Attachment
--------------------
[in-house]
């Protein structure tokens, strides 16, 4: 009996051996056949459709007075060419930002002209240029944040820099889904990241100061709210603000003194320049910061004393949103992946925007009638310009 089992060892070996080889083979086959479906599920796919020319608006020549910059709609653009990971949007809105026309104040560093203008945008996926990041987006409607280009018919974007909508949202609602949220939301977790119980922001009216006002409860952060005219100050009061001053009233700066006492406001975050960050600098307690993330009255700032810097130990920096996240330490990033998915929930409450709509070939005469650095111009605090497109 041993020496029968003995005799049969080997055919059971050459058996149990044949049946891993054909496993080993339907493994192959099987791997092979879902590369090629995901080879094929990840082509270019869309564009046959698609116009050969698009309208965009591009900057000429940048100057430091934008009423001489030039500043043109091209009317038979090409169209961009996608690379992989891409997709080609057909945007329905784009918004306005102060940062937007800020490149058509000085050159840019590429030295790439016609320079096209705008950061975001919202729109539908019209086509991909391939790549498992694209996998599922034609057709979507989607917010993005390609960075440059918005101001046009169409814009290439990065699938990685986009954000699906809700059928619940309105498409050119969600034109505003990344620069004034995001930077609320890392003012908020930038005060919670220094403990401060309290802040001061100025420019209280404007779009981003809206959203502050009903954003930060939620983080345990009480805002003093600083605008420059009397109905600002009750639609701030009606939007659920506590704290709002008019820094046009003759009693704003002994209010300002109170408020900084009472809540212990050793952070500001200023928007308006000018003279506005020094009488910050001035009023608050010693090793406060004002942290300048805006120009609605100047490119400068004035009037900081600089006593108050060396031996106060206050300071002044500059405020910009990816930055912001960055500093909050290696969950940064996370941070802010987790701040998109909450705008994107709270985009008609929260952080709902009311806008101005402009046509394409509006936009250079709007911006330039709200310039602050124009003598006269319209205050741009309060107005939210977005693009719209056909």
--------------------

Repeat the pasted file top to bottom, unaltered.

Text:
[in-house]
């Protein structure tokens, strides 16, 4: 009996051996056949459709007075060419930002002209240029944040820099889904990241100061709210603000003194320049910061004393949103992946925007009638310009 089992060892070996080889083979086959479906599920796919020319608006020549910059709609653009990971949007809105026309104040560093203008945008996926990041987006409607280009018919974007909508949202609602949220939301977790119980922001009216006002409860952060005219100050009061001053009233700066006492406001975050960050600098307690993330009255700032810097130990920096996240330490990033998915929930409450709509070939005469650095111009605090497109 041993020496029968003995005799049969080997055919059971050459058996149990044949049946891993054909496993080993339907493994192959099987791997092979879902590369090629995901080879094929990840082509270019869309564009046959698609116009050969698009309208965009591009900057000429940048100057430091934008009423001489030039500043043109091209009317038979090409169209961009996608690379992989891409997709080609057909945007329905784009918004306005102060940062937007800020490149058509000085050159840019590429030295790439016609320079096209705008950061975001919202729109539908019209086509991909391939790549498992694209996998599922034609057709979507989607917010993005390609960075440059918005101001046009169409814009290439990065699938990685986009954000699906809700059928619940309105498409050119969600034109505003990344620069004034995001930077609320890392003012908020930038005060919670220094403990401060309290802040001061100025420019209280404007779009981003809206959203502050009903954003930060939620983080345990009480805002003093600083605008420059009397109905600002009750639609701030009606939007659920506590704290709002008019820094046009003759009693704003002994209010300002109170408020900084009472809540212990050793952070500001200023928007308006000018003279506005020094009488910050001035009023608050010693090793406060004002942290300048805006120009609605100047490119400068004035009037900081600089006593108050060396031996106060206050300071002044500059405020910009990816930055912001960055500093909050290696969950940064996370941070802010987790701040998109909450705008994107709270985009008609929260952080709902009311806008101005402009046509394409509006936009250079709007911006330039709200310039602050124009003598006269319209205050741009309060107005939210977005693009719209056909």